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Myasthenia Gravis during the Course of Neuromyelitis Optica

Published: October 2011

Myasthenia Gravis during the Course of Neuromyelitis Optica
Masoud Etemadifara–d, Seyed-Hossein Abtahia–c, Alireza Dehghania,e, Mohammad-Ali Abtahia,e, Mojtaba Akbaria,f, Nasim Tabrizia,d, Tannaz Goodarzig

aMedical School, Isfahan University of Medical Sciences,
bIsfahan Medical Students Research Committee (IMSRC),
cIsfahan Research Committee of Multiple Sclerosis,
dDepartment of Neurology, Medical School, Isfahan University of Medical Sciences,
eOphthalmology Ward, Feiz Hospital, Isfahan University of Medical Sciences,
fDepartment of Epidemiology and Statistics, Isfahan University of Medical Sciences, Isfahan, and
gNational Institute of Genetic Engineering and Biotechnology, Department of Plant Biotechnology, Canker Group, Tehran, Iran

Address of Corresponding Author

Case Rep Neurol 2011;3:268-273 (DOI: 10.1159/000334128)

??Key Words

  • Neuromyelitis optica
  • Devic’s syndrome
  • Myasthenia gravis
  • Multiple sclerosis
  • Aquaporin-4
  • Interferon
  • Thymectomy


Neuromyelitis optica (NMO) is an inflammatory demyelinating disorder of the central nervous system that has been thought to be a severe subtype of multiple sclerosis for a long time. The discovery of aquaporin-4 (AQP4) antibody as a highly specific marker responsible for the pathogenesis of NMO, not only has made a revolutionary pace in establishing a serologic distinction between the two diseases, but it has also classified NMO as an antibody-mediated disorder. Similarly, myasthenia gravis (MG) is a well-known antibody-mediated disorder. In this report, we describe the case of a middle-aged female patient who experienced definite MG with an unclear clinical picture of chronic demyelinating disease that initially reflected the diagnosis of MS, but further imaging and paraclinical workup (e.g. positive AQP4 antibody test) revealed NMO. The coexistence of NMO and MG is previously described. However, this is the first case with NMO symptoms preceding the onset of MG. Of note, the development of MG occurred after a 2-year period of interferon ?-1b (IFN ?-1b) administration. This calls the question to mind of whether in our case MG is induced by the administration of interferon, instead of an original pathogenic link between MG and NMO. In other words, immunomodulatory treatments can slip the immunity towards T-helper II predominant pathways that can trigger MG. However, if we assume that such an explanation (i.e. increased susceptibility to autoantibody-mediated disorders) is true, our case can be considered the first case of NMO who developed MG following IFN ?-1b treatment.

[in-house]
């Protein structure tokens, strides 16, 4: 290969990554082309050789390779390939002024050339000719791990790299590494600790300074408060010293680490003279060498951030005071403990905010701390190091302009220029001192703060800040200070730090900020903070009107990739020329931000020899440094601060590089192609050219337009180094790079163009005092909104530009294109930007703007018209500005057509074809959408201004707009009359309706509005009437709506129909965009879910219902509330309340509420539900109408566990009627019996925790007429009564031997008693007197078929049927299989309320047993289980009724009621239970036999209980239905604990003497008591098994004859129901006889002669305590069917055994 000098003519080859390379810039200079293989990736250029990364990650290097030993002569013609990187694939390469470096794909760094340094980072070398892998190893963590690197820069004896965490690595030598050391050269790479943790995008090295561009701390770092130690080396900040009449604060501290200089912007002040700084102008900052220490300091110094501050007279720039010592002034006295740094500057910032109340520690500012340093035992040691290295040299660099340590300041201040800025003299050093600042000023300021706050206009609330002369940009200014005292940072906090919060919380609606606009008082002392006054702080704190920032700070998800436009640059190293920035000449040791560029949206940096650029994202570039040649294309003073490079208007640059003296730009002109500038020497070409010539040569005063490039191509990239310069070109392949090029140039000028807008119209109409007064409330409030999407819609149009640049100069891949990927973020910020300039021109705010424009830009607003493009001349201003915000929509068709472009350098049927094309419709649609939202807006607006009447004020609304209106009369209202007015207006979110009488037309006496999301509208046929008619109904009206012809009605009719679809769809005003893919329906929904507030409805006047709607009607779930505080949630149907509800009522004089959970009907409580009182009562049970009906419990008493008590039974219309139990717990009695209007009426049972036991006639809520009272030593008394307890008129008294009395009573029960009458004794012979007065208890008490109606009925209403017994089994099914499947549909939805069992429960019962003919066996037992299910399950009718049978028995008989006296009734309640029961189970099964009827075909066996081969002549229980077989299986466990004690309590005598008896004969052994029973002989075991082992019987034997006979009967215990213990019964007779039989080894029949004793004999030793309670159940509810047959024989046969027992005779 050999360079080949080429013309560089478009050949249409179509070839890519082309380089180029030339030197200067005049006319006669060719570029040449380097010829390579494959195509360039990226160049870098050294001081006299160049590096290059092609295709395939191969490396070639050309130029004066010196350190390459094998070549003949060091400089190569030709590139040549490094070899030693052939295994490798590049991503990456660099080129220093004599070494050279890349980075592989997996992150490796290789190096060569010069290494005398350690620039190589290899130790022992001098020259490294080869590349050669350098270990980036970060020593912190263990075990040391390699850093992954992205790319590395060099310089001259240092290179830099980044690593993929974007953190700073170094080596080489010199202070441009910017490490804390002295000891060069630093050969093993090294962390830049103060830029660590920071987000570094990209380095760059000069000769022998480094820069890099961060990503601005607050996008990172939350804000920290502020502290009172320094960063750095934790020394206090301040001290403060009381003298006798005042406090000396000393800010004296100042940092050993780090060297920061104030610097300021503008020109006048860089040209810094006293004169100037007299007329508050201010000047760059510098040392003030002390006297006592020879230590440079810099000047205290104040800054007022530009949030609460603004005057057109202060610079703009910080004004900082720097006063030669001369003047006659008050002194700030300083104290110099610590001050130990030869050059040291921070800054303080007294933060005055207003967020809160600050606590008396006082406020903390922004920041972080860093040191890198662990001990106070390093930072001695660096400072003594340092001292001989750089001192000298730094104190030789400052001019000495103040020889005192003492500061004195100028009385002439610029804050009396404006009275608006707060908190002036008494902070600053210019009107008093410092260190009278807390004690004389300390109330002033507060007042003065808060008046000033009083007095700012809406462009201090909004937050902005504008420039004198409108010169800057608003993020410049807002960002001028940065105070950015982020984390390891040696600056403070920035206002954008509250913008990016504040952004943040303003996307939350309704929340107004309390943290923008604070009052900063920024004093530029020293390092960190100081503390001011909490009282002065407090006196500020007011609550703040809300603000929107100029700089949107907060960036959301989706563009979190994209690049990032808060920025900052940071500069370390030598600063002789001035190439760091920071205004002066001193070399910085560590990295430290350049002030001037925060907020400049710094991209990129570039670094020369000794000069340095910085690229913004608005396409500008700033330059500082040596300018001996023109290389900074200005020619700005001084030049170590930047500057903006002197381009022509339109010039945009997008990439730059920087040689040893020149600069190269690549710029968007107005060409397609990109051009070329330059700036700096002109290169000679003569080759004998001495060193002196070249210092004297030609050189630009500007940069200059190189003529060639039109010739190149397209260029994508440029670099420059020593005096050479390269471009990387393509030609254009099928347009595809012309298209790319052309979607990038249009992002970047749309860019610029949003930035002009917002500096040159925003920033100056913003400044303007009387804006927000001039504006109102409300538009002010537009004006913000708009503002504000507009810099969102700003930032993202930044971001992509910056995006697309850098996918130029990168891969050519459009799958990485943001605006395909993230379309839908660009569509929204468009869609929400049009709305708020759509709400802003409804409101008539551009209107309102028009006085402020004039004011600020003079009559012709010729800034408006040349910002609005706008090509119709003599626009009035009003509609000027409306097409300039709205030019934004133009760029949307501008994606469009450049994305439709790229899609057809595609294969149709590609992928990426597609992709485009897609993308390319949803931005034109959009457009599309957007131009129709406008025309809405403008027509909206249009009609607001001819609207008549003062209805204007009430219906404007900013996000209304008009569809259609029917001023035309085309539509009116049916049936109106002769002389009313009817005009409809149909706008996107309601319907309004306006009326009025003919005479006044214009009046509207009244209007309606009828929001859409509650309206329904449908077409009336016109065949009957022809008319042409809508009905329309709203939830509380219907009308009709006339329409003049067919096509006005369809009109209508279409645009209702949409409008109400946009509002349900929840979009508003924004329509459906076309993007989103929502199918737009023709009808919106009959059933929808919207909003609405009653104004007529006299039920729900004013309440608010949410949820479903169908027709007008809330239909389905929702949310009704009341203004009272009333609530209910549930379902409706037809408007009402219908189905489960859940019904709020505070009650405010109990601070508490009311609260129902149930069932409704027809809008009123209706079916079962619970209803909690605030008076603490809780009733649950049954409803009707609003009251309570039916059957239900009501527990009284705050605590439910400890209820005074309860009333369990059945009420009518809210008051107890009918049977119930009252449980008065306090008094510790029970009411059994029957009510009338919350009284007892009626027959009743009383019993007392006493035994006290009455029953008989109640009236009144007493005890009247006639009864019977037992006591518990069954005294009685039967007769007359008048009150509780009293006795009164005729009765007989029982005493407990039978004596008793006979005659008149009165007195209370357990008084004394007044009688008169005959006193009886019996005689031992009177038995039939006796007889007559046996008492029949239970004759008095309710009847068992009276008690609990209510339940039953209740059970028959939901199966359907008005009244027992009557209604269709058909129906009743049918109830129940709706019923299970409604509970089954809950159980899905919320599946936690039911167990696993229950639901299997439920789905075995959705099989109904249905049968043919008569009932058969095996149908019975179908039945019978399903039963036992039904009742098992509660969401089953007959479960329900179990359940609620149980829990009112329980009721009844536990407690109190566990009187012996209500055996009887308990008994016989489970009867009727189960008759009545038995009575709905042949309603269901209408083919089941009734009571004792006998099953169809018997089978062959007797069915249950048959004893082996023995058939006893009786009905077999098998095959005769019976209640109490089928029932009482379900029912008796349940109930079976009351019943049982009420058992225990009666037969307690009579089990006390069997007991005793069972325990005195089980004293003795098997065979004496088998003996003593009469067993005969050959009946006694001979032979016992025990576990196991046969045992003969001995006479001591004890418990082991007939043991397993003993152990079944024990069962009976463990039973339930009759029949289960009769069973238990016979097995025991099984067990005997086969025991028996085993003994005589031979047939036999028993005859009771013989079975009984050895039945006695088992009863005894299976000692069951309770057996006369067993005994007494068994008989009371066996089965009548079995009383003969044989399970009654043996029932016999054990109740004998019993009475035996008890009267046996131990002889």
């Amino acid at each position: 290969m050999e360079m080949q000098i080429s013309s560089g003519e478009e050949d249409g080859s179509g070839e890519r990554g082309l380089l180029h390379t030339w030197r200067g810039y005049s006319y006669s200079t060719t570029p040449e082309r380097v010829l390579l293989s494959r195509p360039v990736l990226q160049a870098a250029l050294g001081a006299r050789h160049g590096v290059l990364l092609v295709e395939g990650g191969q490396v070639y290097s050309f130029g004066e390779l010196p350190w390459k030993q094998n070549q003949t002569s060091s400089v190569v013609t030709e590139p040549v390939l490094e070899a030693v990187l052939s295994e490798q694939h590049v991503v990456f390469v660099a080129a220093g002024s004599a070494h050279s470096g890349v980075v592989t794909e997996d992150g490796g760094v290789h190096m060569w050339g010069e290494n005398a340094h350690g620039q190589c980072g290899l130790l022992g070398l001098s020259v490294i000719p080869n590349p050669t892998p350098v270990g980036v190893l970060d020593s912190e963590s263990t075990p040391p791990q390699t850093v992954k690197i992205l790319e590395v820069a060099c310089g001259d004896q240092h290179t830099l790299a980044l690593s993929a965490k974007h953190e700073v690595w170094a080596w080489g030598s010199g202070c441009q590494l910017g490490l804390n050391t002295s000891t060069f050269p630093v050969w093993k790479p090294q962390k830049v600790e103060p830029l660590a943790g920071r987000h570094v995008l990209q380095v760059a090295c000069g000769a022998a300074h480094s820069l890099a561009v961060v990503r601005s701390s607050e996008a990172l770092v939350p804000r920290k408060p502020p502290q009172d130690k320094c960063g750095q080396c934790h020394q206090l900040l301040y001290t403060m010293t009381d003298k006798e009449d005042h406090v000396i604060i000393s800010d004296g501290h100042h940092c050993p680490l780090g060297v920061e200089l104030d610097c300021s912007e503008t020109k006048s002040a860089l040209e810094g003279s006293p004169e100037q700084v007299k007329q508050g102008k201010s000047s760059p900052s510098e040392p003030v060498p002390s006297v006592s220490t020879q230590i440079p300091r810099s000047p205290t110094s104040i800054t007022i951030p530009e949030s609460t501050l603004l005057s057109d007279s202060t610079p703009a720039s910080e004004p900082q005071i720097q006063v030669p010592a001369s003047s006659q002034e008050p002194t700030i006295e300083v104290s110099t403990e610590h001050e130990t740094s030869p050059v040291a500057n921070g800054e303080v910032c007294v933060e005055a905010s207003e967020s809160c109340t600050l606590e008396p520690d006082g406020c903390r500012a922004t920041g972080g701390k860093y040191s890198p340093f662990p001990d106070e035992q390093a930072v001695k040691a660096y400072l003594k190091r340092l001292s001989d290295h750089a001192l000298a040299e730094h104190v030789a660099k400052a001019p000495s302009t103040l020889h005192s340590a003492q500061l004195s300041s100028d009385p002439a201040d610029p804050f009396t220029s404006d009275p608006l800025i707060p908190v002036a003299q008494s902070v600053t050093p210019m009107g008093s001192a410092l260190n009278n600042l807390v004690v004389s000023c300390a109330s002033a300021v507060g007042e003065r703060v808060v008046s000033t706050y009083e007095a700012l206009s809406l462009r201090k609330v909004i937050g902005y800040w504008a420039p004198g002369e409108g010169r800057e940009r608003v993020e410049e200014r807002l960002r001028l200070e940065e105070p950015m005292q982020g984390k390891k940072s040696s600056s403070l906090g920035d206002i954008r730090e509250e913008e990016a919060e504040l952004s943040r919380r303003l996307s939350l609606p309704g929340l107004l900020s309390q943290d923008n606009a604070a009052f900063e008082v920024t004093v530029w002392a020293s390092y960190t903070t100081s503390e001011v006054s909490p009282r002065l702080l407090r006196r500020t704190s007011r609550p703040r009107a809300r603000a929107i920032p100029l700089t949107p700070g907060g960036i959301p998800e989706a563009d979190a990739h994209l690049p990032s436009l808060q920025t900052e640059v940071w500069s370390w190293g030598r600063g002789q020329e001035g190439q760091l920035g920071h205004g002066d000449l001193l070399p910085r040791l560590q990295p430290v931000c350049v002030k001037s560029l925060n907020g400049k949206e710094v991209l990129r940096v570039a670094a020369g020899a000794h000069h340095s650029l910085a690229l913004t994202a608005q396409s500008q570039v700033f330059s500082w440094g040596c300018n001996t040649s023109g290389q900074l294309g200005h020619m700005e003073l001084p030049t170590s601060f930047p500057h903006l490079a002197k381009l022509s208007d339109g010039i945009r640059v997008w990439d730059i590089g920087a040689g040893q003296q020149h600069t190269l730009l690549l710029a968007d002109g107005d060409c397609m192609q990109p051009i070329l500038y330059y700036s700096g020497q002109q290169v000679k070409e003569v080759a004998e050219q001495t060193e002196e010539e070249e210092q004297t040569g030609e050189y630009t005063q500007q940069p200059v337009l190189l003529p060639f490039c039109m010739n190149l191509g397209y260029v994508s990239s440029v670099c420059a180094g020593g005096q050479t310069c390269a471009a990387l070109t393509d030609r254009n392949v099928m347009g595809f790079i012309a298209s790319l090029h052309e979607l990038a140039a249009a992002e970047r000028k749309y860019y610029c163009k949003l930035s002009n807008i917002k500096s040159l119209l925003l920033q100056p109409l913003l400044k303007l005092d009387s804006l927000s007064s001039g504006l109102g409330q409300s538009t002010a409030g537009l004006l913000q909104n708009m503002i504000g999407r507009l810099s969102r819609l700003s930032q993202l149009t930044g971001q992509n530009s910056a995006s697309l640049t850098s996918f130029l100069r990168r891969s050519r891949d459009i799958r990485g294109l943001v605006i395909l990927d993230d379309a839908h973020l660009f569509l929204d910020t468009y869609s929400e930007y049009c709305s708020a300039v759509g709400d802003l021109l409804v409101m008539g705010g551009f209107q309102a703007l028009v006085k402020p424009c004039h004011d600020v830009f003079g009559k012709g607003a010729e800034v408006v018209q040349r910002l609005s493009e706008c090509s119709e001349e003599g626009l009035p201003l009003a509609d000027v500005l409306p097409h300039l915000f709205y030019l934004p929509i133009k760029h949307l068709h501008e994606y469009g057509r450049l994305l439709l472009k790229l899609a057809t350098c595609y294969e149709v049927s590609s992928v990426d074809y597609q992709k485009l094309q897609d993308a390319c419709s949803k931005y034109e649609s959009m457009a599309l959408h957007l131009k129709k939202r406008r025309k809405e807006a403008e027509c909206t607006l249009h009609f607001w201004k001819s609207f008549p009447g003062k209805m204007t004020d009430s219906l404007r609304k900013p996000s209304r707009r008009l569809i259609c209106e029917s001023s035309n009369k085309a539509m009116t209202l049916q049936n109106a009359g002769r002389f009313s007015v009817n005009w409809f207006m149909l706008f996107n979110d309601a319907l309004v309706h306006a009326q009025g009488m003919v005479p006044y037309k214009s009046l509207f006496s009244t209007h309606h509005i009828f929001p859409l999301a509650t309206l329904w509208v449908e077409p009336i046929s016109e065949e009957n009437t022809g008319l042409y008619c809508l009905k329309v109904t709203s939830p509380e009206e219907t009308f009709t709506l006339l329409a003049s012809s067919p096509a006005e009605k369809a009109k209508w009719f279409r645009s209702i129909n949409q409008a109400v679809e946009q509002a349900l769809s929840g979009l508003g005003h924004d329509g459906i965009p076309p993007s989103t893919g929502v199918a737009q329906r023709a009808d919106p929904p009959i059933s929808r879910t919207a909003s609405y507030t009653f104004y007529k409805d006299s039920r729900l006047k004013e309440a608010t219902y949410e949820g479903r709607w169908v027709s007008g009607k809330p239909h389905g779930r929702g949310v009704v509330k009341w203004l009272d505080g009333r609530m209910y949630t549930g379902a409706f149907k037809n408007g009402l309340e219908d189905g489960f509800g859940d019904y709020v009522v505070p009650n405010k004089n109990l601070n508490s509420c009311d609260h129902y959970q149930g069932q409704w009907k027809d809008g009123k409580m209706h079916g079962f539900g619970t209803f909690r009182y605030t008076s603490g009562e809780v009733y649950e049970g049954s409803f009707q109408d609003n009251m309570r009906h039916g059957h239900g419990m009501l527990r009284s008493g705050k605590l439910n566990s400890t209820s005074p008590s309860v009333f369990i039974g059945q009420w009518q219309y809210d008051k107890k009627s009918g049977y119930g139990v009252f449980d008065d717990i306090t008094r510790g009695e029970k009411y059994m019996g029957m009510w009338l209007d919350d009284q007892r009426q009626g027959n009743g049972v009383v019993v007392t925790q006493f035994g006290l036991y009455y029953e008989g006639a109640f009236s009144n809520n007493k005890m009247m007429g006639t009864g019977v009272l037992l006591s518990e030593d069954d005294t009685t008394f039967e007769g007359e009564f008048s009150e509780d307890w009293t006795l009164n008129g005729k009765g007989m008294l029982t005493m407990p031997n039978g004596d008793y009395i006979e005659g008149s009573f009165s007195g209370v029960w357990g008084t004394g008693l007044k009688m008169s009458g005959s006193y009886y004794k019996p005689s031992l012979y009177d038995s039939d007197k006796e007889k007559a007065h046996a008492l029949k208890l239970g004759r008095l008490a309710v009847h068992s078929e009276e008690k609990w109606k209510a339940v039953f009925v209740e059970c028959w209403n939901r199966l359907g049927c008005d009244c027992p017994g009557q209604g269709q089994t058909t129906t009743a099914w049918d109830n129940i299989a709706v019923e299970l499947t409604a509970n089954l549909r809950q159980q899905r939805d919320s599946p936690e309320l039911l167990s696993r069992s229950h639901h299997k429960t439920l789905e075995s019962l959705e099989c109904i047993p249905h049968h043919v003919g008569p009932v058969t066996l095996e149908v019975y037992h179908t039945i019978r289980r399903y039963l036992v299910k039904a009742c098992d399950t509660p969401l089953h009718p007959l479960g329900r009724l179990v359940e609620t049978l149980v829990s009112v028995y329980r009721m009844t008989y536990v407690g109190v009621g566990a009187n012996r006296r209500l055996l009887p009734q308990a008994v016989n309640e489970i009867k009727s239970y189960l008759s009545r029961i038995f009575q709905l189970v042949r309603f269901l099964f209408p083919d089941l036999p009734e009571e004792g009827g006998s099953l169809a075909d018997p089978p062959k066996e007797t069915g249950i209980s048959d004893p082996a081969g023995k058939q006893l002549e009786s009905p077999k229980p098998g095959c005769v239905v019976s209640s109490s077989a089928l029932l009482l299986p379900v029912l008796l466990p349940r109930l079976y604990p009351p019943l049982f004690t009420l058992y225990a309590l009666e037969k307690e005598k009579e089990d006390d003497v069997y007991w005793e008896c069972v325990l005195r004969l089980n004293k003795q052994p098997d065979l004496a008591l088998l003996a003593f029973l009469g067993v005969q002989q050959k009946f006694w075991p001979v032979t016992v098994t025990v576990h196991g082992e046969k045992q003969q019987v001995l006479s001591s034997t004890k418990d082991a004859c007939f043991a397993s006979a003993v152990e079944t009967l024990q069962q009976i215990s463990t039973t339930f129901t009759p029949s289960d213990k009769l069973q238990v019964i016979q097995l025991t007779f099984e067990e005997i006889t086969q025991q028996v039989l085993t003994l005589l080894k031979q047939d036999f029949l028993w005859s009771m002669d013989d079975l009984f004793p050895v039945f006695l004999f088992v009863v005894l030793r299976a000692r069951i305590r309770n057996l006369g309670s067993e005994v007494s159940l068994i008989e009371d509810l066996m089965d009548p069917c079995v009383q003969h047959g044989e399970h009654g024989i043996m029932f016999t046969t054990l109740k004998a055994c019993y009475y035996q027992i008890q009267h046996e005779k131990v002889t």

Copyright ? 2011 S. Karger AG, Basel

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